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Factors Associated With Physical Activity Literacy Among Foster Parents

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Objectives: To explore associations between physical activity (PA) literacy and psychosocial constructs for providing instrumental social support for youth PA. Methods: Ninety-one foster parents completed surveys assessing PA literacy (overall and specific), perceptions of child PA, coordination, PA enjoyment, psychosocial variables: positive/negative beliefs, normative beliefs, perceived behavioral control (PBC), and self-efficacy. Results: Race, negative beliefs, PBC, and foster parent sport involvement were associated with specific PA literacy. Race and education were associated with overall PA literacy. Conclusions: Lower PA literacy is associated with greater negative beliefs and lower perceived control suggesting greater perceived barriers and lower perceived support for/among African Americans and those with less education.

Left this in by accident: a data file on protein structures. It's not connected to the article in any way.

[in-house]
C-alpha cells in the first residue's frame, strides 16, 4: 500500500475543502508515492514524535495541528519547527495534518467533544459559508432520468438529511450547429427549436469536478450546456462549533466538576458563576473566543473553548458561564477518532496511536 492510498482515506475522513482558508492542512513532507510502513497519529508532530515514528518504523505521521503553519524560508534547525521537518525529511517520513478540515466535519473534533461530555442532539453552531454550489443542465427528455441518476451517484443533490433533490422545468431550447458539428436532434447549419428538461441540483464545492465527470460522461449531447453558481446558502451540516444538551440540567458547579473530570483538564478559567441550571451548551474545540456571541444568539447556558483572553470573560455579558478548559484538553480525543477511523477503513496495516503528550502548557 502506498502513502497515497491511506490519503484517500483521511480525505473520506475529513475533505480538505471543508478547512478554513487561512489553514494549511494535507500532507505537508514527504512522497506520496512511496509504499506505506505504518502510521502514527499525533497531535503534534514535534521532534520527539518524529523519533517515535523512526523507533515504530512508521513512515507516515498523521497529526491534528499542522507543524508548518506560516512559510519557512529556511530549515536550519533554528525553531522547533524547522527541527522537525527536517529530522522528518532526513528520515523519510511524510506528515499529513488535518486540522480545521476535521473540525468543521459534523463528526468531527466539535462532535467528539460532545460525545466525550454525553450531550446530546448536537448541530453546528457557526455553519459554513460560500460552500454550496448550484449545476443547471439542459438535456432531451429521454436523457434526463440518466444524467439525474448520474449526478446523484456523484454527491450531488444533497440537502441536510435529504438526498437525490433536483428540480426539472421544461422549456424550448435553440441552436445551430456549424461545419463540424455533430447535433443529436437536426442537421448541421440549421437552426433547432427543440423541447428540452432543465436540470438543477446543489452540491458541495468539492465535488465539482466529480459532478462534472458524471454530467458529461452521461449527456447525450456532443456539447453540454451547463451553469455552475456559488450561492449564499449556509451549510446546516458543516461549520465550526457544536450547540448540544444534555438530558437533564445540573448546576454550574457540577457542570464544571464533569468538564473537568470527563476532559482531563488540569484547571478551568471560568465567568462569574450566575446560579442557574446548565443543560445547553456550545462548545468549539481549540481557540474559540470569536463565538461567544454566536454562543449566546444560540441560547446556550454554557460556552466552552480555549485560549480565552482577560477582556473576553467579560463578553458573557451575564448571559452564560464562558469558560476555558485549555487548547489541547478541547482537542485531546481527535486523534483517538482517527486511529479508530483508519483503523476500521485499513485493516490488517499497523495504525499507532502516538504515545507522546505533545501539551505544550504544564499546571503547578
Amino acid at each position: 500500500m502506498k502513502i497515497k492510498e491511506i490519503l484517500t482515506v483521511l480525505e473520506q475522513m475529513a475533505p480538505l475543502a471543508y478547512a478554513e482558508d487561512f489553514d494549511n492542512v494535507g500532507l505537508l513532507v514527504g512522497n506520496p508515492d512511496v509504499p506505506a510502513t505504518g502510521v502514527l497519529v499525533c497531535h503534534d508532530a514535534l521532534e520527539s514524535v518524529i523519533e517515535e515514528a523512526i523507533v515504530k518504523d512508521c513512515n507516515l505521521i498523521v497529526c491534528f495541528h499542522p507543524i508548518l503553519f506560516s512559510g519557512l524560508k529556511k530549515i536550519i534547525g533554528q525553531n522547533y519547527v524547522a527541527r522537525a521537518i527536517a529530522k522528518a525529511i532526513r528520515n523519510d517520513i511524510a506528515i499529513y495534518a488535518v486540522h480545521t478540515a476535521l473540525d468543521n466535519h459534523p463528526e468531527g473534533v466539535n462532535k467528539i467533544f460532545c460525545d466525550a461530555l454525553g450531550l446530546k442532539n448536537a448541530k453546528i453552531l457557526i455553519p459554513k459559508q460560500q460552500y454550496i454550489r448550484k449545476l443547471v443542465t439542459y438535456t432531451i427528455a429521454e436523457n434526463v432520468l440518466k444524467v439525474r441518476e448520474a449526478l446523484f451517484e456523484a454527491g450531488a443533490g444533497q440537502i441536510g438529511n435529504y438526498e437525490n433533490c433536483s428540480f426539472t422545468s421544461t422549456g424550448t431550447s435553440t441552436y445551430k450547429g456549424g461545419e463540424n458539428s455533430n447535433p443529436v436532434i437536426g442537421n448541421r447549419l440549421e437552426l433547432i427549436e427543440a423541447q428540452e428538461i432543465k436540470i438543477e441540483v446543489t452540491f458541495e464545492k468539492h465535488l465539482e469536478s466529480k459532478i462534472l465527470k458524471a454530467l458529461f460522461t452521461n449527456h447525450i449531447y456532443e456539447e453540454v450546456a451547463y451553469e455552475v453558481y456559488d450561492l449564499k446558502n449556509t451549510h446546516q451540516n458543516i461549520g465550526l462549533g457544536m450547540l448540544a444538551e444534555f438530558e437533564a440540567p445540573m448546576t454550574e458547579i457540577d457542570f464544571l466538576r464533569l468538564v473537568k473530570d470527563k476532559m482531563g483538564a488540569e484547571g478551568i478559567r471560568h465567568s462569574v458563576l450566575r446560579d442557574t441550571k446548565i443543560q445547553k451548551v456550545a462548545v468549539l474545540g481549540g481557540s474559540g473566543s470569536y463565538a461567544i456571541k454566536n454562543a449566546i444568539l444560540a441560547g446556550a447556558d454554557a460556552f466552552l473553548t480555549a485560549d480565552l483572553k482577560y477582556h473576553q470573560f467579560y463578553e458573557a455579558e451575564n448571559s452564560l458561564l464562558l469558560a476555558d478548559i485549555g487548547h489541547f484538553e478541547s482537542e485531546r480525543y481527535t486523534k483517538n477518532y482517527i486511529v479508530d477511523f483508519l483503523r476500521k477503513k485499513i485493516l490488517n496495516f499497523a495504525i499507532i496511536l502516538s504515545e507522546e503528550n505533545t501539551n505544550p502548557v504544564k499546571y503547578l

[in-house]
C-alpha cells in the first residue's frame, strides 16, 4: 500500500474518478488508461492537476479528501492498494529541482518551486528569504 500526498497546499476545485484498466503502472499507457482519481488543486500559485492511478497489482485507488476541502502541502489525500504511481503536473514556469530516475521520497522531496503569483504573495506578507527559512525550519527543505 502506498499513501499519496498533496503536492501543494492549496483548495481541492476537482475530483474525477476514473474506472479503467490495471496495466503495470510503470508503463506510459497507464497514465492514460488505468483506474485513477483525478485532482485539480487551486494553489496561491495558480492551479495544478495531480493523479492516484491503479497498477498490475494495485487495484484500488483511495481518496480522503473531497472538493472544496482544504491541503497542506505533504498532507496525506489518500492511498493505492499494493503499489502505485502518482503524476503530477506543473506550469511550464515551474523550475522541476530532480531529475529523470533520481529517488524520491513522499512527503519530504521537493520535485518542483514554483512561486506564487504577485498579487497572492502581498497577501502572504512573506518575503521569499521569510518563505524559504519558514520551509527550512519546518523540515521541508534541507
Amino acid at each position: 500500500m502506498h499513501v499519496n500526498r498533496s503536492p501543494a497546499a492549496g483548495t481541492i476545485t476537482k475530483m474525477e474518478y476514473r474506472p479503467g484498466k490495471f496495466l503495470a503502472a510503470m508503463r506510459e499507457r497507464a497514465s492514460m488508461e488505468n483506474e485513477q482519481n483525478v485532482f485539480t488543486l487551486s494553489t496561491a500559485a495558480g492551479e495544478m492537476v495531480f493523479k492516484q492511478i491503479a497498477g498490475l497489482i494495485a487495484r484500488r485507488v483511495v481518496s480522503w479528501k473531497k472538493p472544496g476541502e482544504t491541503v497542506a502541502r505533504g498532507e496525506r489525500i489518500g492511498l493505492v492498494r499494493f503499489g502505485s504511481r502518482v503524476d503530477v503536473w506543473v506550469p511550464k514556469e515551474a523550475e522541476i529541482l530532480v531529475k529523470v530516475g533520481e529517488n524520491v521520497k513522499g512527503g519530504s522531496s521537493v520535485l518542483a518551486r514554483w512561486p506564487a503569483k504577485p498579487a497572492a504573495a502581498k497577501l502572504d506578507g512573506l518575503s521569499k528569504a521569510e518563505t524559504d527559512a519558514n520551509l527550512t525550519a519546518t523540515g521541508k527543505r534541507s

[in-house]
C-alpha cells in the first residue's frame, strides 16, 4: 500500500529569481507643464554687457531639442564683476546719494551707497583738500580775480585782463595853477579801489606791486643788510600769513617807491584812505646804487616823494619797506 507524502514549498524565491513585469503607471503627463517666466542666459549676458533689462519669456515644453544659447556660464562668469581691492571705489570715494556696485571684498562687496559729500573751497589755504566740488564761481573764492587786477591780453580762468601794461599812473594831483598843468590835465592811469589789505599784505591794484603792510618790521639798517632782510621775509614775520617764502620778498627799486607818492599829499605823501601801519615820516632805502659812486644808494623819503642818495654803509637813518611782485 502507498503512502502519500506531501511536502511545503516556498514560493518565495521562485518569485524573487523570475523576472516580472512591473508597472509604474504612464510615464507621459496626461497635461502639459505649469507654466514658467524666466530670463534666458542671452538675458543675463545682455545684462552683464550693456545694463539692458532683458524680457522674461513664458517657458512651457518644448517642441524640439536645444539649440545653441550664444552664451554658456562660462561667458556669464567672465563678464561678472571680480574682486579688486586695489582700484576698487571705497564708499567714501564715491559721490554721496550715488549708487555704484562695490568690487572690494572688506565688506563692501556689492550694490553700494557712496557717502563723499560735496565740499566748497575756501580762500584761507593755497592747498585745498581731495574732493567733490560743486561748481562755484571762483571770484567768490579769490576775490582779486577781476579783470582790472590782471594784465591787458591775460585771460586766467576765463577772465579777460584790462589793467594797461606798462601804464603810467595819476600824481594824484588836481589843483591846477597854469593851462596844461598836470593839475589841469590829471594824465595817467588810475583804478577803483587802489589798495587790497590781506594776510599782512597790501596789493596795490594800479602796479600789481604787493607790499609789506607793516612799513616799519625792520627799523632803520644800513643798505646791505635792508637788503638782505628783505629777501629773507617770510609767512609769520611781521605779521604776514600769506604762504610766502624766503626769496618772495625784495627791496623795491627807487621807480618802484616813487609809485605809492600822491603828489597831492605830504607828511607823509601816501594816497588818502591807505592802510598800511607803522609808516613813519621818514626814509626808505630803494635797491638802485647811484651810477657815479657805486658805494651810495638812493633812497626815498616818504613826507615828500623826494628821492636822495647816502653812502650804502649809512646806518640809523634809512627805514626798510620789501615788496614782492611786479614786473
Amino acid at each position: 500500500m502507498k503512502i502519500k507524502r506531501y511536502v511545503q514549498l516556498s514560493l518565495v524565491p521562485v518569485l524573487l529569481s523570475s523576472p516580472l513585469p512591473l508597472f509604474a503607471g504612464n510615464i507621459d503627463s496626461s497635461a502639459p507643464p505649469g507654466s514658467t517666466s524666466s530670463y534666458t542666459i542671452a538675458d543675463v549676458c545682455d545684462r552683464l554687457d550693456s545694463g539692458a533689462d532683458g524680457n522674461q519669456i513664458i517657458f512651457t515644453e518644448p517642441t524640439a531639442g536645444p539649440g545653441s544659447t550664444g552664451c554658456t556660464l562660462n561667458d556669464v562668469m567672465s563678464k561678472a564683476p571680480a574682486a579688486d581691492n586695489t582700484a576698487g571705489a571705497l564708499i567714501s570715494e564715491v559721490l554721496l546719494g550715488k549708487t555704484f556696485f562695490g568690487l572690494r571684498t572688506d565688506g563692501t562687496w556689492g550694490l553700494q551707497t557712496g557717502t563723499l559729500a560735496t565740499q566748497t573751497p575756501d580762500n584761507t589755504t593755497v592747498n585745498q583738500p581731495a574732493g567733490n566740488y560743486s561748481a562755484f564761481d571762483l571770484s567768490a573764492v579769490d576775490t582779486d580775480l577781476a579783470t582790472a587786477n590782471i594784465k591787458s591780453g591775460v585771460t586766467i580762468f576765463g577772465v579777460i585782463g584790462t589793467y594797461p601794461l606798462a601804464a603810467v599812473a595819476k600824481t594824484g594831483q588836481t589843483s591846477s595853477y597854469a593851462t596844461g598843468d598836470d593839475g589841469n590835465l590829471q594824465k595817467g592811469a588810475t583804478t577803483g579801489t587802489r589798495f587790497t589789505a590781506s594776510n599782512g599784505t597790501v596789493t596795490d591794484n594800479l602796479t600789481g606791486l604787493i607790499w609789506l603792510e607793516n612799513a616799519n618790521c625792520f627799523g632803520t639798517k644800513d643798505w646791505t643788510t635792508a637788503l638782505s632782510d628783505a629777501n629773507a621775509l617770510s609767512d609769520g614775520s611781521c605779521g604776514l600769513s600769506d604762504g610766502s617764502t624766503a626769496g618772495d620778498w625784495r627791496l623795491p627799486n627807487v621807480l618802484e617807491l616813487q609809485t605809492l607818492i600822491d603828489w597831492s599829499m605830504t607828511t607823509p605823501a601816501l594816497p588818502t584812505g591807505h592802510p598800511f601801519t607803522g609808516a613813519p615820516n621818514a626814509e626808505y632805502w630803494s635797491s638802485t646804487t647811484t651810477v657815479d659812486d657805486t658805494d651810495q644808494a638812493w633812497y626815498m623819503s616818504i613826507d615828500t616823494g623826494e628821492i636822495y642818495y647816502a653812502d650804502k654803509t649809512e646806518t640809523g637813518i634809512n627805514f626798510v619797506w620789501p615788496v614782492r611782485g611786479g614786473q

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Document Type: Research Article

Affiliations: 1: Department of Behavioral Health and Nutrition, University of Delaware, Newark, DE, USA. [email protected] 2: Department of Health Promotion, Education, and Behavior, Arnold School of Public Health, University of South Carolina, Columbia, SC, USA 3: Department of Epidemiology and Biostatistics, Arnold School of Public Health, University of South Carolina, Columbia, SC, USA

Publication date: 2012-03-01

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  • The American Journal of Health Behavior seeks to improve the quality of life through multidisciplinary health efforts in fostering a better understanding of the multidimensional nature of both individuals and social systems as they relate to health behaviors.

    The Journal aims to provide a comprehensive understanding of the impact of personal attributes, personality characteristics, behavior patterns, social structure, and processes on health maintenance, health restoration, and health improvement; to disseminate knowledge of holistic, multidisciplinary approaches to designing and implementing effective health programs; and to showcase health behavior analysis skills that have been proven to affect health improvement and recovery.

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